Some Favs

   Games are like people. They come in every size, shape, and appearance: none are ever quite perfect, yet somehow there’s “one for everyone.” Every game designer wants to make the game that every player loves, but that game is as elusive as the ideal soulmate. Just as it is often hard to understand relationship choices, it isn’t always easy to explain why one game is a favorite over other examples of apparently similar type. So take this for what it is, our purely personal lasting affection for certain games, warts and all. If you want to comment on your own favorite games (or criticize ours), there’s a nice forum to do that.


   This is the game that actually got me started in the business of making games. Although the graphics were simple, the first playthrough gave me 2 months of absolute fun. The freedom of exploration was amazing and even after completing it a few times I could still find more secrets. This game was the main prime motivator to create NEWCOMER, which amalgamated the features I liked most in Wasteland, Dragon Wars, and Neuromancer. There is no other game that left a bigger impression on me than Wasteland. It's good to see its revival at last.

   I played this game before Fallout 1 and it immediately hooked me. It had a deep and complex storyline and added a new layer of gameplay: interactive conversation. This was totally missing in Wasteland and it was the greatest improvement over its ancestor. The case sensitive situations, multiple solutions and interesting characters immediately elevated this game to the top ranks of my all time favorites. No game has dethroned these two RPGs ever since.

   Well, this is a pure shooter, you could say... but for me it was much more. I like the Alien movies and the first two AVP games did an excellent job of recreating the atmosphere of the films. I'd like to see a similarly well-made Alien-themed RPG one day.

    I've been playing this game since 2006. That says it all. Healer is my favorite role. I'm on Thelanis at the moment...


   He declines to be put in a box, game or otherwise. He used to like Tetris though...


   One of my favorite genres is “adventure” games: picking up stuff, wandering around and making use of it. Adventure activities are not the same as adventure stories, though, and can easily get to be self-evident and child’s play. Adventure stories require some kind of foray into the unknown, in my opinion, some kind of risk of failure, some hope for surprises. These two old games stand out in my mind for their excellent fusion of risky adventure stories and creative adventure activities. Another thing I like in general is long, long game play and both of these provide plenty, with a plot line that spans both episodes neatly although either one could stand alone, and a good atmosphere of suspense all the way.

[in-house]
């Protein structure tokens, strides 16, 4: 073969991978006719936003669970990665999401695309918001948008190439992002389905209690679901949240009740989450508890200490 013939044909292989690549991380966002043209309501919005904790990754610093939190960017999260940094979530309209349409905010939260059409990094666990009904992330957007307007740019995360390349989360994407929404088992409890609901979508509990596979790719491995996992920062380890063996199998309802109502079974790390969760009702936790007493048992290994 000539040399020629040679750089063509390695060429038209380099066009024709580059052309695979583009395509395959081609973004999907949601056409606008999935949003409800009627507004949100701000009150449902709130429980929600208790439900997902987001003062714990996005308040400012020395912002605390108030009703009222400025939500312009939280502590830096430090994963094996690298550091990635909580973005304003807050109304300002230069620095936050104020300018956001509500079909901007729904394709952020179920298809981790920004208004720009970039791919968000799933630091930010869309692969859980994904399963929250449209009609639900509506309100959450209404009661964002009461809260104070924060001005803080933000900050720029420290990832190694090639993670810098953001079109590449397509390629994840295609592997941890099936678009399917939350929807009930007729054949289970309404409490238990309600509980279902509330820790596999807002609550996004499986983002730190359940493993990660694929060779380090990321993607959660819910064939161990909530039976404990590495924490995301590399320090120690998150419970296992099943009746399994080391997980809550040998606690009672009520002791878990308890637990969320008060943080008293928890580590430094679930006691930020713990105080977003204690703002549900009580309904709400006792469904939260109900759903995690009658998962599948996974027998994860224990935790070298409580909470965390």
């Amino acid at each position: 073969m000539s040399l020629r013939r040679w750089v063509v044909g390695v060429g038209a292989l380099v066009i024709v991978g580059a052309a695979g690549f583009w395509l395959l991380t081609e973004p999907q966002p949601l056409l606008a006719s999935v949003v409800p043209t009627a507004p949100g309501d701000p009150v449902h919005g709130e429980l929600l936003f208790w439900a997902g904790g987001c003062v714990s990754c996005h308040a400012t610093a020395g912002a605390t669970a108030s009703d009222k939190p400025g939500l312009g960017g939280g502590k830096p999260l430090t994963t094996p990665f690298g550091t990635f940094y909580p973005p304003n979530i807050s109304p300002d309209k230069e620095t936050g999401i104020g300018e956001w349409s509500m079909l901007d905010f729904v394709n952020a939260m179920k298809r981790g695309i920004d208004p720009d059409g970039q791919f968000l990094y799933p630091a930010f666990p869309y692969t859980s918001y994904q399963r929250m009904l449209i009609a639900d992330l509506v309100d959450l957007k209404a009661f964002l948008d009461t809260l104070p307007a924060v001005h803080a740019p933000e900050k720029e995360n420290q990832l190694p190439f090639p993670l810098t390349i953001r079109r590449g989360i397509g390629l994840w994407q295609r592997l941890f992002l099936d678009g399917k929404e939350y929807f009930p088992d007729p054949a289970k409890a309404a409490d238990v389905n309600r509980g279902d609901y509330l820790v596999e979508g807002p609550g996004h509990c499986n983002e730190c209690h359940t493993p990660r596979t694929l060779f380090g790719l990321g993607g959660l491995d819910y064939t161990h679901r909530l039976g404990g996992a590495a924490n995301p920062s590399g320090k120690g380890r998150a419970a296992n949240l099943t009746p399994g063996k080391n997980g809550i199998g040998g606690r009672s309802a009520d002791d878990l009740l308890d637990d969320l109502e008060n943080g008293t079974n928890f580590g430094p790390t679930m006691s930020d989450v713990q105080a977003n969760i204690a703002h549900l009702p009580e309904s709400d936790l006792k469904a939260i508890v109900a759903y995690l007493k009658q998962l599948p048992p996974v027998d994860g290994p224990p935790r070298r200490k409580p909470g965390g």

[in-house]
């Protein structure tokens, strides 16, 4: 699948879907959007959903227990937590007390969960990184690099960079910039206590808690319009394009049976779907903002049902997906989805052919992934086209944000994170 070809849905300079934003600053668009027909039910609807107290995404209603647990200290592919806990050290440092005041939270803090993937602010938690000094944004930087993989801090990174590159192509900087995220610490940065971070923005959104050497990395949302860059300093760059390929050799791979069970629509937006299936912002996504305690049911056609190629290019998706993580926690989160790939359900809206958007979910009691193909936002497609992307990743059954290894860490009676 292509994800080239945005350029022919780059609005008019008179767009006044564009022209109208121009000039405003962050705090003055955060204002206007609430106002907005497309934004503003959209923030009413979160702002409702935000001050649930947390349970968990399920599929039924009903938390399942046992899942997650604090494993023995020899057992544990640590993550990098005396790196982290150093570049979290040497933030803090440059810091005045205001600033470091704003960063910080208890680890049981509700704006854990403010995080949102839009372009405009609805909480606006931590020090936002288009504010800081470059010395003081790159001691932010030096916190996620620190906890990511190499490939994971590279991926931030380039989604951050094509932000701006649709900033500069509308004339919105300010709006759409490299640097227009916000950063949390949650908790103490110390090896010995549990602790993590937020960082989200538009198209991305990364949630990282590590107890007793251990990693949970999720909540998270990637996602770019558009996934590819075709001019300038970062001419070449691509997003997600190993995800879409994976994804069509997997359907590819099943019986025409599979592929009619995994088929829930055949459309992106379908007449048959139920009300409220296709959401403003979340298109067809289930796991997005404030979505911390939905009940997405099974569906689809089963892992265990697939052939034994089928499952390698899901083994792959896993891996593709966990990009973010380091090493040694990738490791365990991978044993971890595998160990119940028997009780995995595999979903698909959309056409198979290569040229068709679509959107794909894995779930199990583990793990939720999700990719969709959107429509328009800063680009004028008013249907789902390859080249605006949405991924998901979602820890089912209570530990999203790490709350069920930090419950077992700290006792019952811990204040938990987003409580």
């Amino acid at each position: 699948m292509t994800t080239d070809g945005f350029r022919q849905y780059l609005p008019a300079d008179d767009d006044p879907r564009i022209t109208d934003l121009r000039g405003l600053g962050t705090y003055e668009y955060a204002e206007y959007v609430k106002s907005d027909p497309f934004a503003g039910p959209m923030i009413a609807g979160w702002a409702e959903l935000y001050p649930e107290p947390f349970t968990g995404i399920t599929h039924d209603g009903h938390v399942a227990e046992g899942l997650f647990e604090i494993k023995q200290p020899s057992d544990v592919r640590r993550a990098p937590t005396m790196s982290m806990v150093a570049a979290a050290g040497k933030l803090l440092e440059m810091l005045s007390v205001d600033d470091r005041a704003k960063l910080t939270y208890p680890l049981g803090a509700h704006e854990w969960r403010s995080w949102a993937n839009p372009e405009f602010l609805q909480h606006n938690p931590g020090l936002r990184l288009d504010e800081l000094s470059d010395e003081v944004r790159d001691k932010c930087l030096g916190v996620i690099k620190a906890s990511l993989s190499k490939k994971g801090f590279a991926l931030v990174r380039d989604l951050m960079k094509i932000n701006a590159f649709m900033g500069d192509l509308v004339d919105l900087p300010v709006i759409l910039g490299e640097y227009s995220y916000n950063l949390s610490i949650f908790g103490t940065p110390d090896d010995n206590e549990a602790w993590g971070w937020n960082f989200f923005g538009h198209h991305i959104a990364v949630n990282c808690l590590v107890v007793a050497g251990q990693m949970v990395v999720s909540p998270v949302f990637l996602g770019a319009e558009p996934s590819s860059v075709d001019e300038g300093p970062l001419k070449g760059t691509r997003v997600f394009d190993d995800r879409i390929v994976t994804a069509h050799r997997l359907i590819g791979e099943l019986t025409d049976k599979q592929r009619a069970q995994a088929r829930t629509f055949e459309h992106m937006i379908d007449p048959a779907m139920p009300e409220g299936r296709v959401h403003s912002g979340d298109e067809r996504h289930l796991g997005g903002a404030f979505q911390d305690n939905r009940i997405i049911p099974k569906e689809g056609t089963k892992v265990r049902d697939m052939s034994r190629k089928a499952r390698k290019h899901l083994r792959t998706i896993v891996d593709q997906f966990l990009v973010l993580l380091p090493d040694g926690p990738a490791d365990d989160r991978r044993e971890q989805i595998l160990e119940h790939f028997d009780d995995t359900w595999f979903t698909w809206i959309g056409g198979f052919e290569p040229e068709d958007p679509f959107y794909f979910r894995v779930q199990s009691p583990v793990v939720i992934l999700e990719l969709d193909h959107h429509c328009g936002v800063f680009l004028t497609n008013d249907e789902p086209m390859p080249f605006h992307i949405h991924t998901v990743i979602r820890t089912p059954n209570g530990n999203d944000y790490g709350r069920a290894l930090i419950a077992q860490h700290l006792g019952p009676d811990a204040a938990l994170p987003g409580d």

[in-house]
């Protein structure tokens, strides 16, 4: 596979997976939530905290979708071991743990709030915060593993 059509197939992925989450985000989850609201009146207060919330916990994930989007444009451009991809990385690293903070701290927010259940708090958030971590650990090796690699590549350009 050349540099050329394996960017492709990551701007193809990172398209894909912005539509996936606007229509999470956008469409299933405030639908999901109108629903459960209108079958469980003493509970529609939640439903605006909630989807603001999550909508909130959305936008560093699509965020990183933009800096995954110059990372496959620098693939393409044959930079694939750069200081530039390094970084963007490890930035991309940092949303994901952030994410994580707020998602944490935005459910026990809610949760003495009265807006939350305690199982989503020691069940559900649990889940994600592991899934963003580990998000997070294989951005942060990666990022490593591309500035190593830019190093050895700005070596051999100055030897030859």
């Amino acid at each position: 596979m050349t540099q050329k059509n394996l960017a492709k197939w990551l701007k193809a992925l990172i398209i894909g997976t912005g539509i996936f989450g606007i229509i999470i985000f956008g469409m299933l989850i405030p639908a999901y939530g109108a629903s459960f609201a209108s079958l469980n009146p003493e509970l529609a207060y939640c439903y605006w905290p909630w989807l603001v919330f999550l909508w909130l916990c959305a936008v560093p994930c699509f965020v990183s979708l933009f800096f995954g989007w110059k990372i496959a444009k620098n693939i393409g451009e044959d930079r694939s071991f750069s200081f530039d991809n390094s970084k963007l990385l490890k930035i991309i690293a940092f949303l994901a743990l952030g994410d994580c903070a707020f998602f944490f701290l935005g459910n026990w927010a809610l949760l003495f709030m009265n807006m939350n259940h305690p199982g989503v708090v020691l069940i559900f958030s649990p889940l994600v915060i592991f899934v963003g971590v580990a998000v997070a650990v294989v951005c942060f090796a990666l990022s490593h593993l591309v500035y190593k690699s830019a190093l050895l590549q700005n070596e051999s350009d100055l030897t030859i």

Speaking of enormous and inventive games, it’s hard to overstate the impact Torment had on me. I could recognize it immediately as a classic tragedy, and full of classical references. But they were all cast in a logically coherent new universe of Planes with unforgettable, deep characters. For instance, the player is led to hate Ravel up until she was dying, but her ending brings out her side of things so well it’s impossible not to feel more sympathetic toward her. It has the cleverest (and most perfectly grammatical) writing I’ve seen in a game. I’ve played it over and over and never thought of a way I would change the story.

   So it’s a simpleminded Match 3 game—actually it meets my requirements of something that can be played over and over, and requires a little thought. Of all the many Match 3 games I’ve played, this is one of the few where you can pause and study the layout without the screen changing and obscuring it. And this is very helpful on many levels where the layout has obstructions. It allow an otherwise almost reflexive type of game to be played with real strategy.